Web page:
1960 VBA 150

Frame Work:

The frame had 2 holes drilled in the legshields that were used to mount side mirrors. I didn't want to Bondo them as they were visible from both sides. My neighbor suggested brazing the holes so we didn't have too much heat distortion. Brazing is similar to welding except the temperature is much lower. The steel only needs to be heated to a red hot state and then brass is added to seal the hole. Below is the original condition of the holes.

We used an oxyacetelene torch to heat the legshield around the hole until it was red hot and then added brass which was dipped in flux. It was tricky not to blow through the legsheilds and we decided to leave a mess to be ground down rather than expertly brazing the first time round.

After grinding the extra brass down we were left with a perfectly smooth filled hole. The only clue to the fact that it was there, is the difference in metal color which will disappear with the paint job. If any blemishes are visible in the brazed surface you can add lead to fill them up by using only a blow torch.

Another frame modification that was made was to add a sight glass hole for the P200E gas tank/oil tank combination. I got a template from an old P200 frame I had and copied it onto a piece of paper. We measured down with a tape measure and drilled a pilot hole. From that point we aligned everything then removed metal with an air powered grinder until it all fit.

The final frame modification was to the tank filler cap. All my other bikes always slowly leaked gas/oil at the filler cap regardless of the condition of the gasket or the pressure I screwed it down with. The result is a mess - I had seen some nice motorcycle tank caps that had been adapted for Lambrettas but I had never seen it done to a Vespa. SIP has some retrofit caps but they bolt to the top of the tank and I wanted a flush look. I looked at different bikes and found that the Yamaha Seca II (Diversion in the UK) had a nice sized filler cap that looked good too. I contacted MIDS Cycle Salvage and they found a cap in good condition and an old tank flange. I didn't want the entire tank so they found a trashed one and cut the filler mount out of it and sent it to me - really nice guys!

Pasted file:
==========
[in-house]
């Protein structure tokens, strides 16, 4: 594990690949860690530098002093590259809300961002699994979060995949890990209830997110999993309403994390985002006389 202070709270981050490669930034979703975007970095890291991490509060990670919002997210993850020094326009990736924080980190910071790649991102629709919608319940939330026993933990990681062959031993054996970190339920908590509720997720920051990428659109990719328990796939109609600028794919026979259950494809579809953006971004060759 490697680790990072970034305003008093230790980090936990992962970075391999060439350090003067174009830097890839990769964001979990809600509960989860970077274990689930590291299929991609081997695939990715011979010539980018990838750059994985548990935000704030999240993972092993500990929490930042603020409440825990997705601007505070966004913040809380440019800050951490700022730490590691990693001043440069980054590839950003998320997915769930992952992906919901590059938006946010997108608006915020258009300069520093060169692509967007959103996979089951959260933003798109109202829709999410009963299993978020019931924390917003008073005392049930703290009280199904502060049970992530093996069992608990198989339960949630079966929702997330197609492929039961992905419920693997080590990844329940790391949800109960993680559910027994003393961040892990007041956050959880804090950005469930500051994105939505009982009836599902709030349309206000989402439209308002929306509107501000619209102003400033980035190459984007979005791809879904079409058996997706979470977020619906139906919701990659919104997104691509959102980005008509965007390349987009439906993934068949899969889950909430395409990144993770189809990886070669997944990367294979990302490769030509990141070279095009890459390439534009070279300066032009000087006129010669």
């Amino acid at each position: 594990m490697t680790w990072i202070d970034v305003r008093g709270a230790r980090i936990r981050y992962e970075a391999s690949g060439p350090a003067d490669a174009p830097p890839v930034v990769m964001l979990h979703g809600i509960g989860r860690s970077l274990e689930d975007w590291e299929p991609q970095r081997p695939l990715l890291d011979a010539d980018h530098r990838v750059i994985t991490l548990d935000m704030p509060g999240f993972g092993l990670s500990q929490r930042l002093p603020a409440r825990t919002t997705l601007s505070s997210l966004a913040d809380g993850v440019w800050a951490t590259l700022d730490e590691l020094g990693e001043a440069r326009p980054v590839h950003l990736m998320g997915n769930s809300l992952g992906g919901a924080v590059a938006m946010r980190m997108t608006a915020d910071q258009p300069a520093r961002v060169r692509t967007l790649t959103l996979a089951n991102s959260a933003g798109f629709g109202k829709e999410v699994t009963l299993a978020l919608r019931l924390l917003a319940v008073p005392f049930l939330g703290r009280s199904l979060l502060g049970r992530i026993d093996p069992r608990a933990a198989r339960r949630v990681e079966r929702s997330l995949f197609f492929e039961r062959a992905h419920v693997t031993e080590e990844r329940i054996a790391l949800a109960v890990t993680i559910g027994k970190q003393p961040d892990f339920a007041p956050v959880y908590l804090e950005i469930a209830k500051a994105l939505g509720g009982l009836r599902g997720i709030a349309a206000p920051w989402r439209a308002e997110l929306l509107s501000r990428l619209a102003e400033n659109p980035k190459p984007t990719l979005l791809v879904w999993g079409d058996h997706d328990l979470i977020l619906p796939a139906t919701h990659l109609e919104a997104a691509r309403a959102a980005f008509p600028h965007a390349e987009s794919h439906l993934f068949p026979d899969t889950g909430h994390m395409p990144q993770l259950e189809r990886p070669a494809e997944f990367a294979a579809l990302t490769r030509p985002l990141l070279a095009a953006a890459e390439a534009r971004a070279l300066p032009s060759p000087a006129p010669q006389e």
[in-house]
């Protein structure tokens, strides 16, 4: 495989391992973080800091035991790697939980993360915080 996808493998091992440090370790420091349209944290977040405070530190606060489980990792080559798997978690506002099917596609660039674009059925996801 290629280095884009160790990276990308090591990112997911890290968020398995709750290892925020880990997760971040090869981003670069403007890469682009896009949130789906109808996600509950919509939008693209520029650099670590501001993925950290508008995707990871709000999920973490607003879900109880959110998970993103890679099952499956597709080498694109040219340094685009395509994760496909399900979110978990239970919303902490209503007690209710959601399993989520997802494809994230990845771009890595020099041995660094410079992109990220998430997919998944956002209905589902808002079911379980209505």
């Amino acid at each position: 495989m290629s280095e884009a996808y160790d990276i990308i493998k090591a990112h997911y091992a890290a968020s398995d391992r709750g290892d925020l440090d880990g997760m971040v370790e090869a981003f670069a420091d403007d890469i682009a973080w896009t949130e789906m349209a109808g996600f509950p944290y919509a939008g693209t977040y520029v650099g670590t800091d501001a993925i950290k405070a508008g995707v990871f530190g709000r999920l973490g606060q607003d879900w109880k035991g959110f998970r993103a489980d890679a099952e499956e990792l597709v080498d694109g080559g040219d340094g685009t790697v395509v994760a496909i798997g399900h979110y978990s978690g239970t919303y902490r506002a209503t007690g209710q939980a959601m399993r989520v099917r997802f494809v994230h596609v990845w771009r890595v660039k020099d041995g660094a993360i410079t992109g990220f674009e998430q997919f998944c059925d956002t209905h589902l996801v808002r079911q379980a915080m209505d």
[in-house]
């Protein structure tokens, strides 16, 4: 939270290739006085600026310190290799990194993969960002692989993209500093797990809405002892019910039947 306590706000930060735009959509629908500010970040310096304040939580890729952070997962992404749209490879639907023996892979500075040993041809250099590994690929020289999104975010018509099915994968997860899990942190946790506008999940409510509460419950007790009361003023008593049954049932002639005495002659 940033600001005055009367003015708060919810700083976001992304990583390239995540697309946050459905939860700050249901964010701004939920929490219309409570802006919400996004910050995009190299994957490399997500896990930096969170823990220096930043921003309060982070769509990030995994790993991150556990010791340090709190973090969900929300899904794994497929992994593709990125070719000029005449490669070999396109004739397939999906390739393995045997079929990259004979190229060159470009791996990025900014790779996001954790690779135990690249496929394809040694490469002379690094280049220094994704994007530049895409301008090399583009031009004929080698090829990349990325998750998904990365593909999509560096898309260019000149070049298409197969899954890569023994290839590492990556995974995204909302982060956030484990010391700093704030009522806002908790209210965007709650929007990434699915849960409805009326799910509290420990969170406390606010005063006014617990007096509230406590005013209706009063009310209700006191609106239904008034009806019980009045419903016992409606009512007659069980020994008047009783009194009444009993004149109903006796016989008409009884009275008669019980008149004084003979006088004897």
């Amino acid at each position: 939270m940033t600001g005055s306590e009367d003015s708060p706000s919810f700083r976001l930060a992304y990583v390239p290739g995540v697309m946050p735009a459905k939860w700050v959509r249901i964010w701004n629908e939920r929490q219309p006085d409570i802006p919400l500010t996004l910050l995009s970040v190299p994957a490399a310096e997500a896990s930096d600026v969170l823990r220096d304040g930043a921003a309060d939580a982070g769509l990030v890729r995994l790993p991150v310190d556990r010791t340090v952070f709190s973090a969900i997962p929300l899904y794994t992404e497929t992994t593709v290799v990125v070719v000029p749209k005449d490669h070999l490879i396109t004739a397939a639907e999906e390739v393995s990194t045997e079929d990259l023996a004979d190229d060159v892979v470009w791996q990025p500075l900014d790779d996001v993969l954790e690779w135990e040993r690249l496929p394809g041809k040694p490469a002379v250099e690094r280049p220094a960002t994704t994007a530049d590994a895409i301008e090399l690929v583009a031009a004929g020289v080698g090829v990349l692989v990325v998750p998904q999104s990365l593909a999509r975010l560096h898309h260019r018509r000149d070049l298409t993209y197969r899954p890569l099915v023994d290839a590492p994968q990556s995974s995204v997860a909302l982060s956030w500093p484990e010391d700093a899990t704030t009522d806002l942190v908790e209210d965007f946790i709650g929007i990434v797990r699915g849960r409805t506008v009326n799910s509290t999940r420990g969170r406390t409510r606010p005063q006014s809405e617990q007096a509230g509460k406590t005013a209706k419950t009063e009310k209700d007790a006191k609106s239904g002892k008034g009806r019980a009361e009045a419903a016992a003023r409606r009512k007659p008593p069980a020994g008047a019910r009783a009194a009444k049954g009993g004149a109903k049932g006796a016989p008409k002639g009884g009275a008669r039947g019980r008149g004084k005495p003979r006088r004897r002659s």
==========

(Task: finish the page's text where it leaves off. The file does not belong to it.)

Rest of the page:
I ground off the old Vespa filler cap assembly and trimed down the flange from the Yamaha to have about 1/4" of steel all the way around. I then marked out a new hole in the Vespa tank and cut it out with a jigsaw. With a little grinding I made the old face of the Yamaha tank mount flush with the new Vespa tank face. I took it to Tanner Welding in SF who charged me $40 to weld it in place. It wasn't the best job I had ever seen and the Vespa tank face had warped from the heat - still it was gas tight and in place.

The next step was to grind down the welds to get everything as flush as possible before a final sand with 150 grit paper and using the inevitable filler to smooth everything out.

The final result came out pretty well. A Vespa fuel tap tool fits through the filler neck too.The Yamaha filler assembly has a small drain in it that allows spilled gas to go back into the tank which should solve any spilling problems.


The only downside to this conversion is that the rear rack will no longer work on this bike because the filler cap is so large.Also, I think I may not be able to fill the tank as full as the original Vespa. I plan to adapt a single seat to fit the back anyway so it should work out.

Above is a shot of the welded and painted tank before the filler cap is installed.



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